With the IAS topper Shah Faesal calling it quits after his brief administrative stint lasting less than a decade and the rejig in mainstream parties, the reading on the political barometer of Kashmir has activated lot of people in Kashmir and outside the valley. Faesal’s admission on social media (Facebook) that he resigned to protest the unabated civilian killings in Kashmir and to protect the special status of J&K has invited both the brickbats and the bouquets with big guns like MoS PMO and senior BJP leader Jitendra Singh and senior Congress leader and former union minister P Chidambaram joining the fray. In the ruckus, it is very likely that real issues that have afflicted the state get sidelined.
Shah Faesal joined the elite Indian administrative class after leaving an equally sought-after career in the field of medicine. It was a personal choice, and in terms of career a giant leap forward. From simply cracking the public service commission exam to becoming a role model for the youth of Kashmir, his achievement even if it were personal became political.
As Shah Faesal hit the headlines with the feat, it was welcomed by New Delhi as it bolstered its policy of promoting education and diluting violence in conflict-ridden Kashmir. Since 2008 unrest, the policy of engagement particularly of youth received much of the attention of Delhi. Failing to bring down the popular sentiment and estrangement of the youth, many youth-centered activities were given push by the union government. As youth icon in Kashmir, Faesal was supposed to attracted larger audience and bring them to the mainstream. There was nothing wrong with the policy had the government not been covert about its intentions and told the people straight away what it expected from the people of Kashmir. Like always, everything was done in a way to raise more suspicion and thwart the plans.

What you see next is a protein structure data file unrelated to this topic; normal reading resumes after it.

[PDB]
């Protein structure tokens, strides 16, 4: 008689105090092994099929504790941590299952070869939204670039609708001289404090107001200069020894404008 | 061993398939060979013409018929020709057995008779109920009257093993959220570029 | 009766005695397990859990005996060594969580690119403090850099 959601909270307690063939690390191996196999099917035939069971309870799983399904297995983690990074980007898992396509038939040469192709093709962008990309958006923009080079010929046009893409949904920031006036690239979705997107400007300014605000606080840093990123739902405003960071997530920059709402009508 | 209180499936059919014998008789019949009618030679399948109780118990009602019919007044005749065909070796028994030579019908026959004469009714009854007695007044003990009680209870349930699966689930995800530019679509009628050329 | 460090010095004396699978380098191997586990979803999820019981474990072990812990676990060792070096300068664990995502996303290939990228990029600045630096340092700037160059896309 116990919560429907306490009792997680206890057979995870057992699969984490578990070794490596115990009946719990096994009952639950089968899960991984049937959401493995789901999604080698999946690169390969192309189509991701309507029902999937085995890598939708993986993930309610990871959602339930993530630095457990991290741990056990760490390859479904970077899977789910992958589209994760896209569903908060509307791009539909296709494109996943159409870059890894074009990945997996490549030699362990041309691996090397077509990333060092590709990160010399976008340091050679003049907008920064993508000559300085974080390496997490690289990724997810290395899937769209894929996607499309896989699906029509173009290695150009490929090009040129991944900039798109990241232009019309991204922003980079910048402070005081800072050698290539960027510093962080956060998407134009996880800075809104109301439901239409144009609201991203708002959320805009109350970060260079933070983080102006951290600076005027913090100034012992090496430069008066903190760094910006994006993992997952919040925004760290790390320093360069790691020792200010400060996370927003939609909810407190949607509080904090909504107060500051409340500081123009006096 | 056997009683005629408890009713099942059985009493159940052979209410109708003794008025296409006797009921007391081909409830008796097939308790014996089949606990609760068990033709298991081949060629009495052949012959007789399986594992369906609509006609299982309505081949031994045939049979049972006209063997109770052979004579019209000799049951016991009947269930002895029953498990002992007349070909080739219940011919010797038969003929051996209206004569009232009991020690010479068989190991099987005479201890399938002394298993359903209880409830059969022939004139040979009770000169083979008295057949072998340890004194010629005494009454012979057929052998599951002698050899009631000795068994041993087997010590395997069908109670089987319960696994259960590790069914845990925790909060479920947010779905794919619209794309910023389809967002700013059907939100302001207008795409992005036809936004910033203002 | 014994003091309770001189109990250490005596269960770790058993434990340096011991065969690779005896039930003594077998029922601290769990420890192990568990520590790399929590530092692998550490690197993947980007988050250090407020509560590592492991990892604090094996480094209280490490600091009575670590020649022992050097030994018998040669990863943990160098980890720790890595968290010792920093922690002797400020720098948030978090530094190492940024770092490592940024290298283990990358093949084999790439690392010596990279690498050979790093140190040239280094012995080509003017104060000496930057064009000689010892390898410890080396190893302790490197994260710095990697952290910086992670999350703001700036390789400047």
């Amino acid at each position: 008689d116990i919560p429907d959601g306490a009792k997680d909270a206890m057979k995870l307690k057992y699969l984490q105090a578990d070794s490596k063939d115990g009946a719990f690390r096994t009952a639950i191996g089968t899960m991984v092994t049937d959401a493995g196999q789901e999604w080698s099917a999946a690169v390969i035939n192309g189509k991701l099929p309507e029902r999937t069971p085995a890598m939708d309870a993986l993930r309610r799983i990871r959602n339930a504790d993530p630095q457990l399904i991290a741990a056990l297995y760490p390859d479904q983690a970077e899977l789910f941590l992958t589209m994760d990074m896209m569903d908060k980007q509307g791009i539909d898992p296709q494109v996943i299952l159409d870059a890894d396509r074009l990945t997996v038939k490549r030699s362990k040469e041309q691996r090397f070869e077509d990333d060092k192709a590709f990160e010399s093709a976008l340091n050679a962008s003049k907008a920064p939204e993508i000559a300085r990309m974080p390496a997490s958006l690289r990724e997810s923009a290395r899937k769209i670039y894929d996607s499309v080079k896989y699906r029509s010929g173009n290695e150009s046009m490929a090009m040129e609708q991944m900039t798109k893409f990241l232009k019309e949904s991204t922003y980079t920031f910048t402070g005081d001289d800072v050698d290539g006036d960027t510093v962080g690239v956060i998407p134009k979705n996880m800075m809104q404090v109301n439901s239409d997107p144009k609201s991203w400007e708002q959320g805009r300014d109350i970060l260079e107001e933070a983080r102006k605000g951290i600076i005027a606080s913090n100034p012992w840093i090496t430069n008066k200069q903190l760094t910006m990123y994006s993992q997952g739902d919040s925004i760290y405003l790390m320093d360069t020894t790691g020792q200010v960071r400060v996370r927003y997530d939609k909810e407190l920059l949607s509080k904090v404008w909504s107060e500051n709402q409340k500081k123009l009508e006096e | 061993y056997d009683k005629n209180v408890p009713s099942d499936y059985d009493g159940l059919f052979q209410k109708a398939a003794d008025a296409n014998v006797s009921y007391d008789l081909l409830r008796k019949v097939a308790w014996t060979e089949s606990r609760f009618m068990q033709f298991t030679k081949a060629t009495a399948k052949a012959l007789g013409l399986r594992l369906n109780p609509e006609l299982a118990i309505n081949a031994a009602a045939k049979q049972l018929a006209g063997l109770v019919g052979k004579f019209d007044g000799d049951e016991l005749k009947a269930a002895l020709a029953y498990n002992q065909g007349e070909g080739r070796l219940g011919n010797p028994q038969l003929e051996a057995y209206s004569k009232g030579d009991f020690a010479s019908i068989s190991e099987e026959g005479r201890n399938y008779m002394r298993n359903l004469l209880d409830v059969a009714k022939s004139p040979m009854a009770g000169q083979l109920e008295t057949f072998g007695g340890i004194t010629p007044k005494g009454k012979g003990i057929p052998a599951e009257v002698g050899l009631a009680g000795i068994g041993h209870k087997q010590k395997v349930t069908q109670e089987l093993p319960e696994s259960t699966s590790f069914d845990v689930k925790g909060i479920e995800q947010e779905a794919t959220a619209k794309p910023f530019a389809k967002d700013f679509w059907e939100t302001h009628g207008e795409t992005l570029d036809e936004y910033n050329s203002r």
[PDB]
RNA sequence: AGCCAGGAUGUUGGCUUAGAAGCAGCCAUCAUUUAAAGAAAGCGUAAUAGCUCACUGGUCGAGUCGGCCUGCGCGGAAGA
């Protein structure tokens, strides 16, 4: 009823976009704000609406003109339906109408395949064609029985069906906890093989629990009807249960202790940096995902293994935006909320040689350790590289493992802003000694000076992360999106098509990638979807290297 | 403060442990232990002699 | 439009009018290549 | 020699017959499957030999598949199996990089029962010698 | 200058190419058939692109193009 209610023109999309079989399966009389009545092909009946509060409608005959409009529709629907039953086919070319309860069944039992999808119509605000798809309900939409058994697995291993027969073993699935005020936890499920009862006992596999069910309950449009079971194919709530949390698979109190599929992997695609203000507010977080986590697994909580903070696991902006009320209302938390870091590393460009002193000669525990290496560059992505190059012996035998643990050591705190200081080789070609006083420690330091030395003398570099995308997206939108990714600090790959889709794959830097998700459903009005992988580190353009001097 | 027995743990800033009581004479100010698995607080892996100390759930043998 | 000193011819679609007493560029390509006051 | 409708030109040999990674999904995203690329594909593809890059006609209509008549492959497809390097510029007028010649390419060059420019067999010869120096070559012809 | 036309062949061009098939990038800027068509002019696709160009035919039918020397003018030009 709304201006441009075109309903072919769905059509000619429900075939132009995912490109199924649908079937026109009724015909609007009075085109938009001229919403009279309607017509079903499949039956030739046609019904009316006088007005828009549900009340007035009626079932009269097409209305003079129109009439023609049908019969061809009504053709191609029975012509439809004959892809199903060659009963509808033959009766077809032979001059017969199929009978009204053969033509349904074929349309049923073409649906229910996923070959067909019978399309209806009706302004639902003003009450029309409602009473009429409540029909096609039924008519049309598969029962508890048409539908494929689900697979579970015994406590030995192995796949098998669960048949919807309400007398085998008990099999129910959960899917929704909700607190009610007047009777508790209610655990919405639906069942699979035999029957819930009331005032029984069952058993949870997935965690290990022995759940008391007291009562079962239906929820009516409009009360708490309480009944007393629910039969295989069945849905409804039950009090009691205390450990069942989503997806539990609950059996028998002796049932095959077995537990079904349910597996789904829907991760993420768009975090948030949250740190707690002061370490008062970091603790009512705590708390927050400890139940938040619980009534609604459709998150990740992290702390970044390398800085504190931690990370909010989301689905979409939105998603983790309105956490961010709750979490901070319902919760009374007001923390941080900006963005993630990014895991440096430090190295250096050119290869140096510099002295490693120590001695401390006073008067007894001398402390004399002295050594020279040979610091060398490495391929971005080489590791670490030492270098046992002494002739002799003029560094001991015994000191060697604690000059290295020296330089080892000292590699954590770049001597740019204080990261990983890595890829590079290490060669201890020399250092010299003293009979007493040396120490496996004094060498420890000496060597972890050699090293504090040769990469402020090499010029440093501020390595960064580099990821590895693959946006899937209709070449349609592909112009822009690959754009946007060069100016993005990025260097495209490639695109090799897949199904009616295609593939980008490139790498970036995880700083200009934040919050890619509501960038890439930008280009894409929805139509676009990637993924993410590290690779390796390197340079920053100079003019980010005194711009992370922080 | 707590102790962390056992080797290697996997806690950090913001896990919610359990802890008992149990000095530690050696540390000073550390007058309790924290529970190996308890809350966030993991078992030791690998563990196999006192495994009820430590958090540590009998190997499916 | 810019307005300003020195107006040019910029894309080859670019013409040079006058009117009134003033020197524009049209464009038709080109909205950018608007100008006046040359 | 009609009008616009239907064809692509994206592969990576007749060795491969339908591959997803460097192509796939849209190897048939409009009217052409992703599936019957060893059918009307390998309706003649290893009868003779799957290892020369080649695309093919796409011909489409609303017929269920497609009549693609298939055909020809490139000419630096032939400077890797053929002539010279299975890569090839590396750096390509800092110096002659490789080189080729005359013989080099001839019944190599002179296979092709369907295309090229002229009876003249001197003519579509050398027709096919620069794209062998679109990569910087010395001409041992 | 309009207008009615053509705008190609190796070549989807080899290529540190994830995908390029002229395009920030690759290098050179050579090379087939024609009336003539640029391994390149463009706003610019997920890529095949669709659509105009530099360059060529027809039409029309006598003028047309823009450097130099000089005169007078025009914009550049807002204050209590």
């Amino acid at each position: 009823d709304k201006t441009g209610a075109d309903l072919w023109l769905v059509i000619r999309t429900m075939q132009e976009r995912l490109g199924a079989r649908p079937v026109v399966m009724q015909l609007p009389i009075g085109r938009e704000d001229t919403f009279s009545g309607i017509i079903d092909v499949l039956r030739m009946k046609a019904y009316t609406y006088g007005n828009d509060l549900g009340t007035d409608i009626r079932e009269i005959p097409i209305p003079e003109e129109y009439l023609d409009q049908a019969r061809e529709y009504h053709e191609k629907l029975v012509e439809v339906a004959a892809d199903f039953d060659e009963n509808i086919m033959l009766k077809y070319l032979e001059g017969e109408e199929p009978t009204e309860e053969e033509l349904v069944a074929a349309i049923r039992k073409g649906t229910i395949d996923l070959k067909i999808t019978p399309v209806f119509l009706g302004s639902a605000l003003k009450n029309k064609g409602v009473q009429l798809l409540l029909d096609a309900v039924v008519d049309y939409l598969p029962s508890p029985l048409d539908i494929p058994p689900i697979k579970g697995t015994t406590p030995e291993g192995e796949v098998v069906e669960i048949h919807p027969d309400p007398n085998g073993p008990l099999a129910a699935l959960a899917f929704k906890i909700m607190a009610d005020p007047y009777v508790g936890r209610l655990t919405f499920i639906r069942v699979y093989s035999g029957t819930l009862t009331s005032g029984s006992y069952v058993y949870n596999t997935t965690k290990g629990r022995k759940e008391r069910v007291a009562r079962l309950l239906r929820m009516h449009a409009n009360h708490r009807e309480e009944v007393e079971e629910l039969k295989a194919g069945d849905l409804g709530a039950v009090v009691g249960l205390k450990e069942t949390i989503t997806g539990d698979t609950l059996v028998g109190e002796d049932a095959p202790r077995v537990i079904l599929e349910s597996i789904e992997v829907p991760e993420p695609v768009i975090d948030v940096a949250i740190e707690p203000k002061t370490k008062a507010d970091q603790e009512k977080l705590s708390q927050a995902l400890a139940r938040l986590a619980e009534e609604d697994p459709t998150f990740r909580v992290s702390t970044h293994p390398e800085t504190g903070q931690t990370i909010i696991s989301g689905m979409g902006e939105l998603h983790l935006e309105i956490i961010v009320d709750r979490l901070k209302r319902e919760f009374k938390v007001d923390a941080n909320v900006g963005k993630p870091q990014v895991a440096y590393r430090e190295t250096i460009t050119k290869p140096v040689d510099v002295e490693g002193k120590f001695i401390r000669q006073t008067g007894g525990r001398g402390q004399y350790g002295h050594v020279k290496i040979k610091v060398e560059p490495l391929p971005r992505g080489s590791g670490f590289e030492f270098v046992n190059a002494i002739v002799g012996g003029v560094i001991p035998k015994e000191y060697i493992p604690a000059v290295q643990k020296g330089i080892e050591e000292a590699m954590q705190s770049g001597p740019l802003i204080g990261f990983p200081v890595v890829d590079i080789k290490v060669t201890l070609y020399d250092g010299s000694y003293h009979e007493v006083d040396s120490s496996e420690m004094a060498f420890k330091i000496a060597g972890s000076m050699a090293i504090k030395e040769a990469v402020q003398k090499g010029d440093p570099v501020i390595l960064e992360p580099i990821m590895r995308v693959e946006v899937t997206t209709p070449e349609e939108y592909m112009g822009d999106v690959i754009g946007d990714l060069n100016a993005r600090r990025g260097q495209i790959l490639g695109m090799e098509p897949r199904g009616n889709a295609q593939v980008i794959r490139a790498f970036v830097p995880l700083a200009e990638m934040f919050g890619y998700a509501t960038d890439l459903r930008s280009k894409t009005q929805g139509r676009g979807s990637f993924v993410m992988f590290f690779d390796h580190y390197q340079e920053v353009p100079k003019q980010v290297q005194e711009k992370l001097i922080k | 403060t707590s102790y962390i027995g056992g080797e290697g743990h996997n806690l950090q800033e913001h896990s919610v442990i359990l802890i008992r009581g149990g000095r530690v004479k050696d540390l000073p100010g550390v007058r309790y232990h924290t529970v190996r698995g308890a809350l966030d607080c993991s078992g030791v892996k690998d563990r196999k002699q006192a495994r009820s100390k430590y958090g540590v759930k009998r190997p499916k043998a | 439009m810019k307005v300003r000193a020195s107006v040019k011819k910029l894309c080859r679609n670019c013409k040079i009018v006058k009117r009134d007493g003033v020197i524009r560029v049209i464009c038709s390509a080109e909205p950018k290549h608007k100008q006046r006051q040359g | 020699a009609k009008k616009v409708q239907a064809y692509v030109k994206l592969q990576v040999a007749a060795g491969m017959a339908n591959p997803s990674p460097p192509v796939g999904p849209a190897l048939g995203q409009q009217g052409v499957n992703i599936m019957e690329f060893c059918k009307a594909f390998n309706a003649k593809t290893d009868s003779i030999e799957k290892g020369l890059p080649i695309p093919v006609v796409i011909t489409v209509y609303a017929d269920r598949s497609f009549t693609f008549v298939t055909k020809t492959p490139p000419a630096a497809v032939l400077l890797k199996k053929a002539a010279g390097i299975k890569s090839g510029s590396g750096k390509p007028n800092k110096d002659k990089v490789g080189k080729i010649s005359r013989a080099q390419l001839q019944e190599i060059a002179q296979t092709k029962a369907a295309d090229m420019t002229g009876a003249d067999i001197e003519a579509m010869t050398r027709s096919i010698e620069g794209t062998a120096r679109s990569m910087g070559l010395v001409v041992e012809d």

In 2019, things have not changed in Kashmir. Quite opposed to what was anticipated by Delhi, the youth have gone an extra mile away from the mainstream. Year 2018 has been the most violent in Kashmir in the decade and the elections in the last few years do not hold any merit as majority boycotted them.
An administrative icon also does not seem to fit the scenario well. If the youth, a mass number of them, become fans and follow a bureaucrat it will not lead to anywhere as the same youth will not get inducted in bureaucracy. Compared to bureaucracy, politics offers many advantages. A political youth icon offers realistic solution as mass number of youth can join political parties and expand their cadres.
Shah Faesal as a political figure will be more suitable to Delhi than anyone else. The same can be said for the new faces, youth leaders, who are being groomed and promoted in the state. Again, there is nothing wrong in the plans of Delhi, except that it doesn’t want to reveal it and leave it to the people to find out. When such political antics are deciphered by people, they produce the opposite reaction.